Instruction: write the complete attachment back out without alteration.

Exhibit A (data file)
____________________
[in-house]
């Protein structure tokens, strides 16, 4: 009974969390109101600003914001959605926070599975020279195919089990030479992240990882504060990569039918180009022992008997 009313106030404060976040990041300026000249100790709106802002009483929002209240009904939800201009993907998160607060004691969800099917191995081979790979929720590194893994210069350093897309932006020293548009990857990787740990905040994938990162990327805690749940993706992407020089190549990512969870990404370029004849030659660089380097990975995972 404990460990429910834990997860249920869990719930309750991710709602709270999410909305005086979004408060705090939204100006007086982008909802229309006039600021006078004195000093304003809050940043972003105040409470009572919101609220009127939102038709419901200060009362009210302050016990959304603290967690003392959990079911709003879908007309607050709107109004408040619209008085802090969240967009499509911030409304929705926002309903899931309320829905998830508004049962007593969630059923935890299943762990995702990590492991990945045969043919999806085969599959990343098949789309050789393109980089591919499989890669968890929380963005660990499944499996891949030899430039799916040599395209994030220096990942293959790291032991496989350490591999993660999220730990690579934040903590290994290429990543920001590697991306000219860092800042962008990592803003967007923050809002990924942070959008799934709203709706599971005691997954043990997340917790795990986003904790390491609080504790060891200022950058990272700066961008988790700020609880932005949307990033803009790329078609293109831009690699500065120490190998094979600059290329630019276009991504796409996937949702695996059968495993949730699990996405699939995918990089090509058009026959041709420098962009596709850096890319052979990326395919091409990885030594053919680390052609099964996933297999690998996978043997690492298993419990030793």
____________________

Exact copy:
[in-house]
């Protein structure tokens, strides 16, 4: 009974969390109101600003914001959605926070599975020279195919089990030479992240990882504060990569039918180009022992008997 009313106030404060976040990041300026000249100790709106802002009483929002209240009904939800201009993907998160607060004691969800099917191995081979790979929720590194893994210069350093897309932006020293548009990857990787740990905040994938990162990327805690749940993706992407020089190549990512969870990404370029004849030659660089380097990975995972 404990460990429910834990997860249920869990719930309750991710709602709270999410909305005086979004408060705090939204100006007086982008909802229309006039600021006078004195000093304003809050940043972003105040409470009572919101609220009127939102038709419901200060009362009210302050016990959304603290967690003392959990079911709003879908007309607050709107109004408040619209008085802090969240967009499509911030409304929705926002309903899931309320829905998830508004049962007593969630059923935890299943762990995702990590492991990945045969043919999806085969599959990343098949789309050789393109980089591919499989890669968890929380963005660990499944499996891949030899430039799916040599395209994030220096990942293959790291032991496989350490591999993660999220730990690579934040903590290994290429990543920001590697991306000219860092800042962008990592803003967007923050809002990924942070959008799934709203709706599971005691997954043990997340917790795990986003904790390491609080504790060891200022950058990272700066961008988790700020609880932005949307990033803009790329078609293109831009690699500065120490190998094979600059290329630019276009991504796409996937949702695996059968495993949730699990996405699939995918990089090509058009026959041709420098962009596709850096890319052979990326395919091409990885030594053919680390052609099964996933297999690998996978043997690492298993419990030793």